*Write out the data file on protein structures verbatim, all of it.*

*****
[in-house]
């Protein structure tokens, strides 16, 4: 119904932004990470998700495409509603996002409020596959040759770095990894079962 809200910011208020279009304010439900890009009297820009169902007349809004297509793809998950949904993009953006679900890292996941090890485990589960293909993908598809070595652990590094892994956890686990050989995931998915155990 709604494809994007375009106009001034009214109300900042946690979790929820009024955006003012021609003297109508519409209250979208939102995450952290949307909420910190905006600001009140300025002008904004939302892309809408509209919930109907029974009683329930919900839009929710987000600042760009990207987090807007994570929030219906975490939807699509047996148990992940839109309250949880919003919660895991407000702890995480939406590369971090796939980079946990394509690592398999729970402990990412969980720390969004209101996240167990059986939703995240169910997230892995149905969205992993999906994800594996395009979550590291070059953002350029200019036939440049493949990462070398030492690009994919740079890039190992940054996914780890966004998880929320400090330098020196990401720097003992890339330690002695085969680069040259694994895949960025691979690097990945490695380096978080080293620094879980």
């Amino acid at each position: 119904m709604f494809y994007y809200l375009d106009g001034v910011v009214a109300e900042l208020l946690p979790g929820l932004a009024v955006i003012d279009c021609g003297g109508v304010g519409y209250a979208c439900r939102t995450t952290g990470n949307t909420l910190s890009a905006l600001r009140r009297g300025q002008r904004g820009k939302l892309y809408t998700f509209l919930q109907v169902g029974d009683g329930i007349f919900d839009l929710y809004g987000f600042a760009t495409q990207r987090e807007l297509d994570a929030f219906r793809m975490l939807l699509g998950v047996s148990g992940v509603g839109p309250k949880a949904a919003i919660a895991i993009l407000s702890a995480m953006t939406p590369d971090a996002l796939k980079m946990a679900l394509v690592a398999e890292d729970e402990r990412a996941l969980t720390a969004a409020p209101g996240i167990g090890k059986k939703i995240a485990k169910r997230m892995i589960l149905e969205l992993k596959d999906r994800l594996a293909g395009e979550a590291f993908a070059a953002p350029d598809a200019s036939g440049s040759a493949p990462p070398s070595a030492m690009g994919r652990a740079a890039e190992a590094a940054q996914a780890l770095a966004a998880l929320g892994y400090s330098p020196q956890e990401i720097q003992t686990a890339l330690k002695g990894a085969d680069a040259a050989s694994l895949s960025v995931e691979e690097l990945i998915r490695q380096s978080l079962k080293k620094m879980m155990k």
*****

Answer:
[in-house]
């Protein structure tokens, strides 16, 4: 119904932004990470998700495409509603996002409020596959040759770095990894079962 809200910011208020279009304010439900890009009297820009169902007349809004297509793809998950949904993009953006679900890292996941090890485990589960293909993908598809070595652990590094892994956890686990050989995931998915155990 709604494809994007375009106009001034009214109300900042946690979790929820009024955006003012021609003297109508519409209250979208939102995450952290949307909420910190905006600001009140300025002008904004939302892309809408509209919930109907029974009683329930919900839009929710987000600042760009990207987090807007994570929030219906975490939807699509047996148990992940839109309250949880919003919660895991407000702890995480939406590369971090796939980079946990394509690592398999729970402990990412969980720390969004209101996240167990059986939703995240169910997230892995149905969205992993999906994800594996395009979550590291070059953002350029200019036939440049493949990462070398030492690009994919740079890039190992940054996914780890966004998880929320400090330098020196990401720097003992890339330690002695085969680069040259694994895949960025691979690097990945490695380096978080080293620094879980």
């Amino acid at each position: 119904m709604f494809y994007y809200l375009d106009g001034v910011v009214a109300e900042l208020l946690p979790g929820l932004a009024v955006i003012d279009c021609g003297g109508v304010g519409y209250a979208c439900r939102t995450t952290g990470n949307t909420l910190s890009a905006l600001r009140r009297g300025q002008r904004g820009k939302l892309y809408t998700f509209l919930q109907v169902g029974d009683g329930i007349f919900d839009l929710y809004g987000f600042a760009t495409q990207r987090e807007l297509d994570a929030f219906r793809m975490l939807l699509g998950v047996s148990g992940v509603g839109p309250k949880a949904a919003i919660a895991i993009l407000s702890a995480m953006t939406p590369d971090a996002l796939k980079m946990a679900l394509v690592a398999e890292d729970e402990r990412a996941l969980t720390a969004a409020p209101g996240i167990g090890k059986k939703i995240a485990k169910r997230m892995i589960l149905e969205l992993k596959d999906r994800l594996a293909g395009e979550a590291f993908a070059a953002p350029d598809a200019s036939g440049s040759a493949p990462p070398s070595a030492m690009g994919r652990a740079a890039e190992a590094a940054q996914a780890l770095a966004a998880l929320g892994y400090s330098p020196q956890e990401i720097q003992t686990a890339l330690k002695g990894a085969d680069a040259a050989s694994l895949s960025v995931e691979e690097l990945i998915r490695q380096s978080l079962k080293k620094m879980m155990k």